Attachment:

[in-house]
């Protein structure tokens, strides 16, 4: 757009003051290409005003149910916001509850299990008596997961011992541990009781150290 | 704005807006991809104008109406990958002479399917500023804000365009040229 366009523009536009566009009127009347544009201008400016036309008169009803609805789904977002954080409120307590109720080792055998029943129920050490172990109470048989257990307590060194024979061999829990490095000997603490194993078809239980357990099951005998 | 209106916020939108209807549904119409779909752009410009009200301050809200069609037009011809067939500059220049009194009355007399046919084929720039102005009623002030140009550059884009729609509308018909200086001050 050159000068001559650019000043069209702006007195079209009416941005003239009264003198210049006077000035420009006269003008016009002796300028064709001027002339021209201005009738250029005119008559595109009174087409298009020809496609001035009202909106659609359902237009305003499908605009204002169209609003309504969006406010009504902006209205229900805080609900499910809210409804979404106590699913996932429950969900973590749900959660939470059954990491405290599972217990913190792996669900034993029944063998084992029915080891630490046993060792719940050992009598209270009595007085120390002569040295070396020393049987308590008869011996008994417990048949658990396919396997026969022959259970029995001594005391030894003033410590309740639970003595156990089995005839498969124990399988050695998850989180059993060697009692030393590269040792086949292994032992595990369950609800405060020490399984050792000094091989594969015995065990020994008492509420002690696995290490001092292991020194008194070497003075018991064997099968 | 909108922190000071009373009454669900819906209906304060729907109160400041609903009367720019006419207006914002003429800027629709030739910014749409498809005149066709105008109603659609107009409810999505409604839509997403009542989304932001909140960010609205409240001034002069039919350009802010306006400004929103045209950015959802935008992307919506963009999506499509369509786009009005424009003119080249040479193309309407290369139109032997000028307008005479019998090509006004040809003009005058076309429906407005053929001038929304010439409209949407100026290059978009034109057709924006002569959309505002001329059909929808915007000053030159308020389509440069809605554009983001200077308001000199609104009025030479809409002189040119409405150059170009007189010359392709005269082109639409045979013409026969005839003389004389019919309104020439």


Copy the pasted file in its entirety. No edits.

[in-house]
């Protein structure tokens, strides 16, 4: 757009003051290409005003149910916001509850299990008596997961011992541990009781150290 | 704005807006991809104008109406990958002479399917500023804000365009040229 366009523009536009566009009127009347544009201008400016036309008169009803609805789904977002954080409120307590109720080792055998029943129920050490172990109470048989257990307590060194024979061999829990490095000997603490194993078809239980357990099951005998 | 209106916020939108209807549904119409779909752009410009009200301050809200069609037009011809067939500059220049009194009355007399046919084929720039102005009623002030140009550059884009729609509308018909200086001050 050159000068001559650019000043069209702006007195079209009416941005003239009264003198210049006077000035420009006269003008016009002796300028064709001027002339021209201005009738250029005119008559595109009174087409298009020809496609001035009202909106659609359902237009305003499908605009204002169209609003309504969006406010009504902006209205229900805080609900499910809210409804979404106590699913996932429950969900973590749900959660939470059954990491405290599972217990913190792996669900034993029944063998084992029915080891630490046993060792719940050992009598209270009595007085120390002569040295070396020393049987308590008869011996008994417990048949658990396919396997026969022959259970029995001594005391030894003033410590309740639970003595156990089995005839498969124990399988050695998850989180059993060697009692030393590269040792086949292994032992595990369950609800405060020490399984050792000094091989594969015995065990020994008492509420002690696995290490001092292991020194008194070497003075018991064997099968 | 909108922190000071009373009454669900819906209906304060729907109160400041609903009367720019006419207006914002003429800027629709030739910014749409498809005149066709105008109603659609107009409810999505409604839509997403009542989304932001909140960010609205409240001034002069039919350009802010306006400004929103045209950015959802935008992307919506963009999506499509369509786009009005424009003119080249040479193309309407290369139109032997000028307008005479019998090509006004040809003009005058076309429906407005053929001038929304010439409209949407100026290059978009034109057709924006002569959309505002001329059909929808915007000053030159308020389509440069809605554009983001200077308001000199609104009025030479809409002189040119409405150059170009007189010359392709005269082109639409045979013409026969005839003389004389019919309104020439």